Adventure Time: Pirates of Enchiridion Review
Adventure Time might be saying adios on the television this September, but the team behind the popular franchise have partnered with Climax Studios to launch the surprisingly good Adventure Time…adventure…Pirates of Enchiridion, a fantastic turn based RPG game with fantastic writing, great locations to explore, and all your favourite characters from the show. With so many lackluster Adventure Time game releases to date, is this one able to get over the hump and border on good, perhaps even great? Let’s take a look!
This review was carried out using a code provided to us by the developer, on an Xbox One X provided to us by Xbox Canada.
Written Like the Show
Guess what? You are tasked with saving the Land of Ooo, after waking up as Finn and Jake and realizing the ice kingdom is melting and much of the world is under water. In your first few hours, Jake and Finn will hop in their boat and head towards the first island that needs exploring, and where they will meet their first playable character, Marceline. From here, the group will move from island to island, defeating the powers that lurk their and uncovering more of the mystery surrounding the flooding of the Land of Ooo. It’s a simple story, but one that facilitates the gameplay and narrative well.
The writing for this Adventure Time experience is phenomenal, and those who have been long time fans of the franchise will almost assume they are just playing through an other episode of the television show. The jokes and witty banter from the characters are right in line with what the creators of Adventure Time have been going for since the beginning. To see a game play off the strengths of the successful TV show is likely the reason why this TV show turned video game doesn’t majorly tank!
The game is essentially broke up into two different exploration modes – by boat, where you can use the characters to pilot you around the lake and collect treasures floating in barrels and crates on the surface, and of course, over land where the characters various abilities will allow more and more exploration as time goes by.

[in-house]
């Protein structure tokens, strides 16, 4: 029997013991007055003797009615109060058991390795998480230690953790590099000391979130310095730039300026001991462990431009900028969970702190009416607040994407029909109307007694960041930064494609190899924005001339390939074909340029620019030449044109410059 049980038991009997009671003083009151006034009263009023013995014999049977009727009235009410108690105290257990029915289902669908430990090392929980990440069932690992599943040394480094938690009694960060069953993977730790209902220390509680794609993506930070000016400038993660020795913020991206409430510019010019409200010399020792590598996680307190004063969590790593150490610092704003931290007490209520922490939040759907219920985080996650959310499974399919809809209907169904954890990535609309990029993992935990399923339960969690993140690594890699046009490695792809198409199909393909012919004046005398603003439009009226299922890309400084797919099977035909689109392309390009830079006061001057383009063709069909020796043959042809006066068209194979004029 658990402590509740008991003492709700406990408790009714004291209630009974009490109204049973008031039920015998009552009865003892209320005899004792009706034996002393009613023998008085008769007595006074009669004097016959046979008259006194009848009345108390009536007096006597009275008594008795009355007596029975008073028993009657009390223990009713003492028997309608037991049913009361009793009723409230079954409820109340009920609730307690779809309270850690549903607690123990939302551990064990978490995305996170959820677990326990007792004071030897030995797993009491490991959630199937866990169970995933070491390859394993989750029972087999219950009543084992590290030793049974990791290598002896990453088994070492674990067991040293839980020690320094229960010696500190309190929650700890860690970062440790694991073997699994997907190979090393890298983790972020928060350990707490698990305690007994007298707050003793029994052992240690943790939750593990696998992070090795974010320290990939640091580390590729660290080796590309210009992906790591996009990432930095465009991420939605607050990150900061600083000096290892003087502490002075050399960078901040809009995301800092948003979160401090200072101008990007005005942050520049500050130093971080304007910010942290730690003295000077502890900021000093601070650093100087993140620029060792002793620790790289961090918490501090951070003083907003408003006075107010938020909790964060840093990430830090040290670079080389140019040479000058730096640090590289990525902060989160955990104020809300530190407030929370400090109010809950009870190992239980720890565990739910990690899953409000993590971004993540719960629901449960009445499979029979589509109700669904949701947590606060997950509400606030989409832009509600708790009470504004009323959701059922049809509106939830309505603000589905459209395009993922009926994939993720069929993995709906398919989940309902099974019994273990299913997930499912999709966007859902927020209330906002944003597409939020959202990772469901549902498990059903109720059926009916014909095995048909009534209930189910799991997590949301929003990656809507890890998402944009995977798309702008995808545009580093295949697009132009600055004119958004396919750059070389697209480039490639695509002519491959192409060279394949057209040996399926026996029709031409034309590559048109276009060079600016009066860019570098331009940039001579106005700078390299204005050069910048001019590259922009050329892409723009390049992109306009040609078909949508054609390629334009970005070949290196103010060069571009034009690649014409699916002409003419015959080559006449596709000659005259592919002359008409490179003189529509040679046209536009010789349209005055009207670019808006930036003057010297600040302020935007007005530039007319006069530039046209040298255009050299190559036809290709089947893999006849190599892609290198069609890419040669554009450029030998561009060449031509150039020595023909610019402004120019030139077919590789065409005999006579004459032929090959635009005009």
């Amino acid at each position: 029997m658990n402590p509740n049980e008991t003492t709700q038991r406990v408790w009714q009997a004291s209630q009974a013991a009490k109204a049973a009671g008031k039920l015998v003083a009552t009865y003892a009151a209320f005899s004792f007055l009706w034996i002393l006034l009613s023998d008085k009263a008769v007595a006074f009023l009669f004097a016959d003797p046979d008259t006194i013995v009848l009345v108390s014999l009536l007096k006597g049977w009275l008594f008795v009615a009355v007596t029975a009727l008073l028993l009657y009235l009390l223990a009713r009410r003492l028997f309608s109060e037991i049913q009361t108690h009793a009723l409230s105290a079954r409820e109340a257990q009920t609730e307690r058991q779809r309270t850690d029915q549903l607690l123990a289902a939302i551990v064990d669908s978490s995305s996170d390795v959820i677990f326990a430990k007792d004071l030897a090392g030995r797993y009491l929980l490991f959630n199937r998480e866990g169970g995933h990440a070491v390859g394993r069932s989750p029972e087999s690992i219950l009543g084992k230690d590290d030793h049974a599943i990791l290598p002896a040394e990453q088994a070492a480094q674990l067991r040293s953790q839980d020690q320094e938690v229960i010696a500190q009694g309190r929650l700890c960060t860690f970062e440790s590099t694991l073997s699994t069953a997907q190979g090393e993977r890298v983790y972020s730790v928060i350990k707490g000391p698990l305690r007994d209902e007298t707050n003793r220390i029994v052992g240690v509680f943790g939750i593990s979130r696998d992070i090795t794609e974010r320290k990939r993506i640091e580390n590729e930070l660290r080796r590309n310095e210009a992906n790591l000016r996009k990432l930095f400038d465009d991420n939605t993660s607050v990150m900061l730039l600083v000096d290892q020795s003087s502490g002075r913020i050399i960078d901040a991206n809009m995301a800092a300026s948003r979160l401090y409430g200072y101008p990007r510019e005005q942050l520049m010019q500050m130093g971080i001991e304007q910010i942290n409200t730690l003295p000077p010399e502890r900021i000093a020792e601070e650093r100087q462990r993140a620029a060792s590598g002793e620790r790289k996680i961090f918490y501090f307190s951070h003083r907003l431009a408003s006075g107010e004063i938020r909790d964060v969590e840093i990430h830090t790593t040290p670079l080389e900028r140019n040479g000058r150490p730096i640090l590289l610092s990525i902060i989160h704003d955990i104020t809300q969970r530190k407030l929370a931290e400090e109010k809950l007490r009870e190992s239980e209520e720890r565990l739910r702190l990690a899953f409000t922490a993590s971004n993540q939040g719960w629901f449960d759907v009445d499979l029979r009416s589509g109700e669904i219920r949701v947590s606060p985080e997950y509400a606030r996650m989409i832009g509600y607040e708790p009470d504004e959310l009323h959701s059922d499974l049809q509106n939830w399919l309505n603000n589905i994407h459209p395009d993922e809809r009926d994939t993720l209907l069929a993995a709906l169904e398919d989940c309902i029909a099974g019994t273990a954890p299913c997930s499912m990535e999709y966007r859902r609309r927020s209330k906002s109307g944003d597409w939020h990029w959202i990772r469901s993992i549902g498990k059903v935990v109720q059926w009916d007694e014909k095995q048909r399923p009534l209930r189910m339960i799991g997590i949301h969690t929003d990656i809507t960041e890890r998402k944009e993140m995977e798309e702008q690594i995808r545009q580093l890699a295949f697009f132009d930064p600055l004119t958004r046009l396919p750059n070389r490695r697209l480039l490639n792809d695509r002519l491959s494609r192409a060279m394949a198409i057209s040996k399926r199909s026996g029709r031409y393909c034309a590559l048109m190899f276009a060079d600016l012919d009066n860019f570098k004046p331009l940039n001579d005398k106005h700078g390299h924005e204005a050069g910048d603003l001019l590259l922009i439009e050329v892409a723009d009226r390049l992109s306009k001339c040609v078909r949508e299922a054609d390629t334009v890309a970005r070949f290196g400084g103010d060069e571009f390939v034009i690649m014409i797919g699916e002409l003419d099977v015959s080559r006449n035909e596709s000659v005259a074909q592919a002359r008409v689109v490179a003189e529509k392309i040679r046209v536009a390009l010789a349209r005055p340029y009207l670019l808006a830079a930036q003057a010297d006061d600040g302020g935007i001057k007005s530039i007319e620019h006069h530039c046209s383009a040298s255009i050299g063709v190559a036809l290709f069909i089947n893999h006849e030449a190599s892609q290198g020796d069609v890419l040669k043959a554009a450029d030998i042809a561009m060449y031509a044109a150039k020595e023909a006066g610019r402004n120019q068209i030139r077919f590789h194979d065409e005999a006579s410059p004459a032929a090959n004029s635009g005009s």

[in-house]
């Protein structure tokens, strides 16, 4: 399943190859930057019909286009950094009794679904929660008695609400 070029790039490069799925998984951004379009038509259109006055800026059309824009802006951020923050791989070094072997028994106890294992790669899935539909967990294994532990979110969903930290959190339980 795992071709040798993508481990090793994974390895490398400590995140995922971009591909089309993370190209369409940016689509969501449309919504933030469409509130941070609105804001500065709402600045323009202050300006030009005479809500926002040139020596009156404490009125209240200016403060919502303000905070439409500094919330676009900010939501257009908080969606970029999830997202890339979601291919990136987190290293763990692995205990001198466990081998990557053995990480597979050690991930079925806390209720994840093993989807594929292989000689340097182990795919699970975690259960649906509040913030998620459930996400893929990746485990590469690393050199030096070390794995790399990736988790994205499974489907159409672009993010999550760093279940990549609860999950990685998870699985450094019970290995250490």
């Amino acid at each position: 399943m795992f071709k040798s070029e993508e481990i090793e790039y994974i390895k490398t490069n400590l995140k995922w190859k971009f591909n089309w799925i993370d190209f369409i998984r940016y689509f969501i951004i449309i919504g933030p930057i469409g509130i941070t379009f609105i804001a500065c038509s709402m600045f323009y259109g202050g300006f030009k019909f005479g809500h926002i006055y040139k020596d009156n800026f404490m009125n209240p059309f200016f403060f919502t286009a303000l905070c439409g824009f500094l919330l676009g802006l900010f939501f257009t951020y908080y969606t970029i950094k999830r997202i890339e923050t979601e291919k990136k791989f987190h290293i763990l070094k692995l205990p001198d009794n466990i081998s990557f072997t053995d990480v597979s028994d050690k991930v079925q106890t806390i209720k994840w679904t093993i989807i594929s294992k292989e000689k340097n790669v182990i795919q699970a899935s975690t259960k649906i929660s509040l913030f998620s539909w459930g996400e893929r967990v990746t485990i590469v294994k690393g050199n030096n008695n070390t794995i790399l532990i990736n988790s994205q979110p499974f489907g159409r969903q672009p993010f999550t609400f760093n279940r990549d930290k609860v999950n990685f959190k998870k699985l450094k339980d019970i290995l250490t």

Fighting in Adventure Time: Pirates of Enchiridion is completely turn based, utilizing formulas that will feel very familiar to those who have played an RPG in the past. Each character has their set skills – attack, defense, etc – while also having the ability to unleash special abilities and attacks. Depending on who you are using, the special abilities might be offensive or defensive, which works really well when all 4 characters are unlocked.
I was surprised by how difficult the initial gameplay actually was, and during the first few hours, I ran into enemies that were much tougher than I imaged. My eight year old son also had these issues, but since the game quickly gets you back into the game moments before your last encounter, you rarely lose any progress. I found it a bit unfortunate that grinding seemed almost a necessity if you wanted to find success throughout the game.
The game mechanics aren’t all bad though, as I’ve especially enjoyed the interrogation scenes. Here, Finn and Jake will play good-cop, bad-cop in order to get characters around the world to talk. It is important to have healthy dose of both as you interrogate your witness, because you’ll fail if you are too easy going, or too hard. Not every character reacts the same to certain threats or promises, so understanding your subject is incredibly important.
Visuals and Audio
The game looks and sounds just like an episode of Adventure Time, which is likely the highest praise I can drop on this experience. From the cell shaded look to the fantastic voice acting and the enjoyable music, there isn’t a lot to complain about here, especially for those familiar with the source material. The developers spent a lot of time massaging this game for release, making sure it would appeal to long time fans, while also drawing in new audiences. To that end, they’ve done an incredible job!
Not All Rosy
Not everything in Pirates of Enchiridion was rosy, however, as there were a number of odd performance issues evident, more often than I would like. That being said, the developers have promised a partch that will address these issues fully, which will do wonders to streamlining the experience.
Load times can be a tad long – even longer when an eight year old is playing! – and if these could be cleaned up a bit, that would help this game a lot as well. Especially since moving between different world already takes a lot longer than I would want, with little to do on the high seas except power through to your destination. When moving from place to place, the game definitely bogs down a bit, at points making me put the controller down and walking away.
Regardless of the above mentioned issues, Adventure Time: Pirates of Enchiridion is a fantastic experience that shouldn’t be overlooked, either by long time fans of the franchise, or even new players who enjoy colourful RPGs. With the ability to use coins to unlock new abilities, improve attacks, and so much more, the RPG depth is easy to understand, yet deep enough to provide some real decision making when doing your various upgrades. From top to bottom, Adventure Time is a better than average RPG experience that should find a nice niche amongst gamers.